Trade

Purported TPP Investment Text Confirms Pro-Rule of Law and Transparent Processes, but Raises Questions about Some TPP Countries’ Commitment to Fairness and the Rule of Law

Last night, WikiLeaks put out what it claims is the draft of the investment text being negotiated in the Trans-Pacific Partnership (TPP).

For manufacturers in the United States, many of whom use foreign investment to spur U.S. exports and make overseas sales, the text looks familiar because it is substantially based on the highly detailed U.S. model investment negotiating text that has been publicly available on both the websites of the Office of the United States Trade Representative (USTR) and the Department of States since the Obama Administration completed its multi-year review of the investment text in April 2012. That review, which was public and sought input from stakeholders throughout the United States, resulted in a strong investment negotiating document that seeks a more level playing field for our nation’s manufacturers and other job-creators in this country. (continue reading…)

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NAM Urges Repeal of WTO-Inconsistent Labeling Rules

Linda Dempsey, vice president for international economic affairs with the National Association of Manufacturers (NAM), testified today at a House Agriculture Subcommittee on Livestock and Foreign Agriculture hearing entitled, “Implications of Potential Retaliatory Measures Taken against the United States in response to Meat Labeling Requirements.”

At the hearing, Dempsey underscored that the United States’ continued failure to bring its Country-of-Origin Labeling (COOL) rules for muscle cuts of meat into compliance with its World Trade Organization (WTO) obligations is threatening U.S. manufactured goods exports to Canada and Mexico. The NAM is co-chair of the COOL Reform Coalition, along with the U.S. Chamber of Commerce. (continue reading…)

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Expanding America’s Global Opportunities – Hannover Messe 2016

This evening, business leaders and policymakers will attend the signing of the Memorandum of Understanding (MOU) naming the United States as the Hannover Messe partner country for 2016. Hannover Messe is the world’s largest industrial trade fair, held annually in Hanover, Germany. (continue reading…)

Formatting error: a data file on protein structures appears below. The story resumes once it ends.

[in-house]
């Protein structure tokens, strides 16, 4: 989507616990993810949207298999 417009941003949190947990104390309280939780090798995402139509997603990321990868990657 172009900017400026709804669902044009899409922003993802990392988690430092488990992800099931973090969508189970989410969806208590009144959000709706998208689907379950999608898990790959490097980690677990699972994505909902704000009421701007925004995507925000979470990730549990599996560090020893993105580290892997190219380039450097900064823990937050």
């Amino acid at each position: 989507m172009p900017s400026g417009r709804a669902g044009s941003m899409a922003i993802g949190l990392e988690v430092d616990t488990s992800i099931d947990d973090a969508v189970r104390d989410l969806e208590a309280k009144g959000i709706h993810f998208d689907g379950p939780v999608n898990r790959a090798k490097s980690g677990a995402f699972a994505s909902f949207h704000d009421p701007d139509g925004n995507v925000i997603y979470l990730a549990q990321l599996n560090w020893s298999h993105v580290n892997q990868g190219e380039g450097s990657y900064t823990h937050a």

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Korea Trade Agreement Boosts Exports, Provides Mechanisms to Address Challenges

Manufacturers cheered when the U.S.-South Korea Free Trade Agreement (KORUS FTA) entered into force three years ago yesterday. The deal aimed to open Asia’s fourth largest economy to U.S. exports of industrial goods and a wide array of other products and services. It established strong transparency rules, competition policy and intellectual property and other protections that sought to establish a level playing field.

While the KORUS FTA is still being implemented and challenges remain, manufacturers are seeing important gains. Roughly 80 percent of Korean tariffs on U.S. products have already been eliminated, helping to drive strong sales of plastics, processed foods, semiconductor equipment and many other manufactured products. Overall, U.S. manufactured good exports to South Korea increased $2.6 billion between 2012 and 2014, reaching a record high of $37.4 billion last year. (continue reading…)

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Global Manufacturing Economic Update – March 13, 2015

Here is the summary for this month’s Global Manufacturing Economic Update: